1. How can the Cavs try to stop the Hawks’ excellent offensive ball movement?
Chris Manning, RDE co-editor: It’s going to be difficult, without question. Atlanta is the upper echelon in terms of assists numbers and essentially every lineup they run out will feature solid ball movement. Thus, Mike Brown is going to have to get creative and encourage players to take some risks in order to create turnovers. One thing I would try: When Alonzo Gee is in, they could run him on Jeff Teague (or whomever the Atlanta point guard is at the time) and let Irving defend Kyle Korver. Sure you risk Irving getting owned off the ball, but at least you can disrupt Atlanta’s offense from the start and get them out a rhythm. All in all, however, there isn’t a definite way to solve this issue.
Trevor Magnotti, Staff Writer: I think in order to do this the Cavs will need to change their defense a little bit. The Hawks have the fourth most assists in the NBA, and they get there because of their great passing bigs. In order to battle Millsap and Horford effectively, the Cavs will probably want to experiment with double-teams and overloading the strong side of the offense, just to cut down passing lanes. This is probably going to be most effective when Anderson Varejao is in, because Varejao can get blitz-happy all he wants when he is the double-teamer. I think applying more pressure to the guards is a good plan as well, although not Jeff Teague, because do that and we’re going to spend all game watching Jeff Teague roast Kyrie off the dribble. I’d expect the Cavs to try all of this against Atlanta.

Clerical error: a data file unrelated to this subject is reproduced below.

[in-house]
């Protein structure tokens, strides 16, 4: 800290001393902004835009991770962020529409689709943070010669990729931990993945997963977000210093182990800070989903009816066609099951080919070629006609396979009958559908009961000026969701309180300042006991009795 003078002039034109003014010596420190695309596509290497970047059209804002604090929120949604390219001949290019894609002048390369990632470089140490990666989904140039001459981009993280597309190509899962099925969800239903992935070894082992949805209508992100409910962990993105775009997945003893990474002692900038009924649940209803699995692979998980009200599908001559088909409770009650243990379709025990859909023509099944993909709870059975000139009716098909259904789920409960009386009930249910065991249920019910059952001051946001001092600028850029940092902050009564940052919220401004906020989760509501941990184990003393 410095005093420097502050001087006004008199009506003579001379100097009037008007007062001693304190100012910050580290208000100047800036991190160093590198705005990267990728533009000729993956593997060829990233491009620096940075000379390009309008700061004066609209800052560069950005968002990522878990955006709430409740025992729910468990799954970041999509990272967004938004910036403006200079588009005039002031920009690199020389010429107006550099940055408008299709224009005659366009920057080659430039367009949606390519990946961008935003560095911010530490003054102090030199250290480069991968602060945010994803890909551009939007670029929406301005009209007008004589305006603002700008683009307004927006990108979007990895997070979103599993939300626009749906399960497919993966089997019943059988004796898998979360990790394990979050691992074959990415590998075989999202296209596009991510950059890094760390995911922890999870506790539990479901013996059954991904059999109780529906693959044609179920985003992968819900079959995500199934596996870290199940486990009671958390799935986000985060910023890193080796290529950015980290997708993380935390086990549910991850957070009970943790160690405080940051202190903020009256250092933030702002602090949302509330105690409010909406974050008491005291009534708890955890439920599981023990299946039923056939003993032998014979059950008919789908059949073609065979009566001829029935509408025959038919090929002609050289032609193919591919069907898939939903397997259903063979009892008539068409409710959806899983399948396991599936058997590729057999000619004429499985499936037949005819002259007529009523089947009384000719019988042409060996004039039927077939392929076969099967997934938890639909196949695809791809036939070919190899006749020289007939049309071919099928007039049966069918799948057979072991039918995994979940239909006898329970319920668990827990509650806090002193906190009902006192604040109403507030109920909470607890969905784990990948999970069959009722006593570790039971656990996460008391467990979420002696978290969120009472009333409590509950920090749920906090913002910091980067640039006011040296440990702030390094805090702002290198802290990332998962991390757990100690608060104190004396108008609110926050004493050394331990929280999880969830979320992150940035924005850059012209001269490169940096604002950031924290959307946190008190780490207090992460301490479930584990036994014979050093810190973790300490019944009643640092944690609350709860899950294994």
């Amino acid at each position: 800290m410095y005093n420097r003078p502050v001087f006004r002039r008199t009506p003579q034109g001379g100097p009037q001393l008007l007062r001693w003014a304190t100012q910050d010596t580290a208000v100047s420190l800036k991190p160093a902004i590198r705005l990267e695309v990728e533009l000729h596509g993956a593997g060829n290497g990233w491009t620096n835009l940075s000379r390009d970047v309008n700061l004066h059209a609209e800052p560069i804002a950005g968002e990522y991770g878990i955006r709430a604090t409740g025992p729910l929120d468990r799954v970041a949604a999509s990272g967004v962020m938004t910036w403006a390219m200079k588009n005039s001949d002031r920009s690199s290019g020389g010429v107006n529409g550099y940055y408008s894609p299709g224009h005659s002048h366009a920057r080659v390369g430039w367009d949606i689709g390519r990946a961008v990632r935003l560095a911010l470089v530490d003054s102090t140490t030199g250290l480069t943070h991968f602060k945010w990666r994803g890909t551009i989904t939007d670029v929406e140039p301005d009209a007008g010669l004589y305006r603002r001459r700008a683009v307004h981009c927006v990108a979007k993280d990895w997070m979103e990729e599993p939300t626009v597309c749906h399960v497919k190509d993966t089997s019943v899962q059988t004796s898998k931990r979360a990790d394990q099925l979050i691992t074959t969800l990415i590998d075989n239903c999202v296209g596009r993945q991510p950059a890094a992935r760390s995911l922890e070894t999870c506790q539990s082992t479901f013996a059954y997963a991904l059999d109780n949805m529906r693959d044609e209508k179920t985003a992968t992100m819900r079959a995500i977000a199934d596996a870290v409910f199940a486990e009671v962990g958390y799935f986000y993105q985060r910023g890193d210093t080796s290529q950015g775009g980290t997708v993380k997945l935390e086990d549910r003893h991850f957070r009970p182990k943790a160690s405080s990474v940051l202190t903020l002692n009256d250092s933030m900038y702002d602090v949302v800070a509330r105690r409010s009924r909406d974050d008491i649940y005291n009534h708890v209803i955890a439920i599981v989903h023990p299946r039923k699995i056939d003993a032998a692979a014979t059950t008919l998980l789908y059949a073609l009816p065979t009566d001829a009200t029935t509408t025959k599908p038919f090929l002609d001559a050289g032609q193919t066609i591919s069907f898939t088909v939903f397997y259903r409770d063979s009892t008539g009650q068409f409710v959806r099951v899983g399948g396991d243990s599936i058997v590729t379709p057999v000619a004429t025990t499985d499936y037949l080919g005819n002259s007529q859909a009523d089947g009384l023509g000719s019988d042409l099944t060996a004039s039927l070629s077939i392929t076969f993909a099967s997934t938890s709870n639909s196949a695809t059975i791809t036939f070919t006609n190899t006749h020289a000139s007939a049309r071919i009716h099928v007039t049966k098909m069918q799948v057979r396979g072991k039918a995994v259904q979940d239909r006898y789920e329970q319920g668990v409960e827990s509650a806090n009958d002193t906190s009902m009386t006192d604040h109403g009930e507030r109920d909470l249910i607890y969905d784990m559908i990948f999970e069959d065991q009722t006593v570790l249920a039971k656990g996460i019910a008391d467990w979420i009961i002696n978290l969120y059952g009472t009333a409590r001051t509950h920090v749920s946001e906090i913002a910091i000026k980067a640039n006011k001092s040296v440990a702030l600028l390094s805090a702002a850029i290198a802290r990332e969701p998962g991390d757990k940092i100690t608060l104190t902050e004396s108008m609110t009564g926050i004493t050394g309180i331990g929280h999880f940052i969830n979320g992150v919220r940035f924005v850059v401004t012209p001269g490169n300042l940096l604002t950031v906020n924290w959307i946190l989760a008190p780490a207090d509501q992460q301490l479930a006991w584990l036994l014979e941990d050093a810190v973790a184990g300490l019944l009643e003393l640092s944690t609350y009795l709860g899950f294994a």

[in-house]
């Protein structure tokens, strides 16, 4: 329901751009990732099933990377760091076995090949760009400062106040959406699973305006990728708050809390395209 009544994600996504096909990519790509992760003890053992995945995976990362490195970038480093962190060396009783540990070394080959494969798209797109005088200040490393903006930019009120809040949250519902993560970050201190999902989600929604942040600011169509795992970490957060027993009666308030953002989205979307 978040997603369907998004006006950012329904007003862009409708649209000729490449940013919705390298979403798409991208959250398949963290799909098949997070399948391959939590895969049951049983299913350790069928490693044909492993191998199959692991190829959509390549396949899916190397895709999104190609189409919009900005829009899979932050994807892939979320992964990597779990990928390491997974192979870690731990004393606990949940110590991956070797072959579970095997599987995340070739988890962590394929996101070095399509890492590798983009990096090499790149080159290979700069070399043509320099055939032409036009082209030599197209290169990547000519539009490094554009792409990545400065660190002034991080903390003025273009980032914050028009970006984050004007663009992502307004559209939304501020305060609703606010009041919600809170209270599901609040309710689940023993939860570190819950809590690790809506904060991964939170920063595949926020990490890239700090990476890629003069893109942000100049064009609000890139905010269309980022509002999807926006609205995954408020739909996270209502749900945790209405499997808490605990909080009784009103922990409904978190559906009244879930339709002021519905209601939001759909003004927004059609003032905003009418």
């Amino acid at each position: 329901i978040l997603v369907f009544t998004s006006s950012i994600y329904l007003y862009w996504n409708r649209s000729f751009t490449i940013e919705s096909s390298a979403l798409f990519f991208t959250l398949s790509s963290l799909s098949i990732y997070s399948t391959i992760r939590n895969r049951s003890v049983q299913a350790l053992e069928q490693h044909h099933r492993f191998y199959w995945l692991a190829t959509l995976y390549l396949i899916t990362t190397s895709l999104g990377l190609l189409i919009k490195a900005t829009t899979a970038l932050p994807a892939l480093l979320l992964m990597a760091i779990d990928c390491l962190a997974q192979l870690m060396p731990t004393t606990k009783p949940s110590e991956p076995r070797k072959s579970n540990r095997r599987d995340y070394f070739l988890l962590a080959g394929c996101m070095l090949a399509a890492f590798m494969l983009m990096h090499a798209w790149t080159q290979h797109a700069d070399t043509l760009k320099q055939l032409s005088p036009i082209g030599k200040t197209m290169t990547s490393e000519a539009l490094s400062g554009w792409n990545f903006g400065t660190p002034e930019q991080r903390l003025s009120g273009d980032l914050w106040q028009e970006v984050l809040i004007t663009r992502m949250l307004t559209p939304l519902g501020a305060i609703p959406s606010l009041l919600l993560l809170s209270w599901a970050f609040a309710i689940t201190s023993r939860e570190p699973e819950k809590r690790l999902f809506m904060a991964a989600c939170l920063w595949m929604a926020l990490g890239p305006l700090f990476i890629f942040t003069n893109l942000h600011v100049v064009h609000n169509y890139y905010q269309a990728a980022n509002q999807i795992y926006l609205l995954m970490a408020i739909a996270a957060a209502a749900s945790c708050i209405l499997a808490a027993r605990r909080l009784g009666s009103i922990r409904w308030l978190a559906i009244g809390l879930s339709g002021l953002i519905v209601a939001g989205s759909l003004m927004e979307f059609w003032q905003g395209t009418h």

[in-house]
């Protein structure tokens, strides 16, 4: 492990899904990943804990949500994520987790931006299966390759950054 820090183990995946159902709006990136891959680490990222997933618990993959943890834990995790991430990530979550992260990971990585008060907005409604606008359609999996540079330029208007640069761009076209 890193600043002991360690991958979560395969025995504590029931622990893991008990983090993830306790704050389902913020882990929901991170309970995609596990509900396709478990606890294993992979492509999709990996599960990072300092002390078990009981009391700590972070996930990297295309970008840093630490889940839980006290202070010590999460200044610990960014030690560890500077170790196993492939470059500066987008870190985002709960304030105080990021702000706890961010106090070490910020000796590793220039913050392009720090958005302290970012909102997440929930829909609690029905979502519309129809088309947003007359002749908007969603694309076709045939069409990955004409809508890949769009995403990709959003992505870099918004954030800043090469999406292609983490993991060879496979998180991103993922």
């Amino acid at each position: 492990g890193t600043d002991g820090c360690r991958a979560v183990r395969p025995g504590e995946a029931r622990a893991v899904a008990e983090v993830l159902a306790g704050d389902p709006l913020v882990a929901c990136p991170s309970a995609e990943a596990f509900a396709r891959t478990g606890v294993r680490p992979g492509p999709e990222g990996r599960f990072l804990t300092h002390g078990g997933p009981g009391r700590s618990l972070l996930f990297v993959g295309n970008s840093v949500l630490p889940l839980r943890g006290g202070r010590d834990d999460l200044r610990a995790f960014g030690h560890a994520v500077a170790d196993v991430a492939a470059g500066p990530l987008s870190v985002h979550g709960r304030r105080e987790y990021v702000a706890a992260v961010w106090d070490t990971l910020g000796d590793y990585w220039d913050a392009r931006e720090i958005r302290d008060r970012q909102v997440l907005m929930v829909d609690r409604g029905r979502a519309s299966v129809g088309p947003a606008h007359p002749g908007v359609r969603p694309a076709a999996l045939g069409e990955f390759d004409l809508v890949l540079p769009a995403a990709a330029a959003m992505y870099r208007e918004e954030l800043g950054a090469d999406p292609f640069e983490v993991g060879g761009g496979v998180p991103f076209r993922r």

Marlowe Alter, Staff Writer: Atlanta ranks third in the league with 24.1 assists per game. The Hawks have such great ball movement because they are unselfish; they know they lack a dominant offensive player and realize sharing the ball is the most efficient way to beat defenses. Atlanta has excellent interior passing with both power forward Paul Millsap and center Al Horford ranking sixth respectively in assists per game for their positions, combining for five helpings a game. I don’t think a defense can stop or prevent good ball movement necessarily. What the Cavs can do as always is play good team defense and limit the amount of easy baskets and open perimeter shots by the Hawks. They’ll have to be crisp with their communication because if there is a breakdown, Atlanta will likely find the open man.
2. Who gets the better of the point guard matchup: Cleveland’s Kyrie Irving Atlanta’s Jeff Teague?
CM: At their bests, Irving is the far better player. But considering his struggles on offense – and his inability to defend the pick & roll game – I think Teague has the advantage. Atlanta is going to come down the floor time & time again running plays right at Irving and he won’t be able to do anything to stop them. Teague, on the other hand, will be able to do a good job on Irving and preform well on both ends of the floor. Sans an amazing efficient scoring performance from Irving where his Atlanta counterpart can’t stay in front of him, Teague will win this matchup. Basically, get ready to see double-digits examples of how bad Irving is at defending pick & rolls.
TM: Right now? I’m taking Teague. Kyrie’s been a better scorer than Teague so far this season (Somehow), but Teague has a huge edge on the defensive end. Teague is just a much more talented on-ball defender, and he’s more disciplined than Kyrie on both ends. Teague’s also a much better player in the pick-and-roll, which is where I think the Hawks are going to ruin the Cavs on Friday. The stats are pretty similar for both guys right now, but watching both play, I like Teague to have a good game moreso than Kyrie.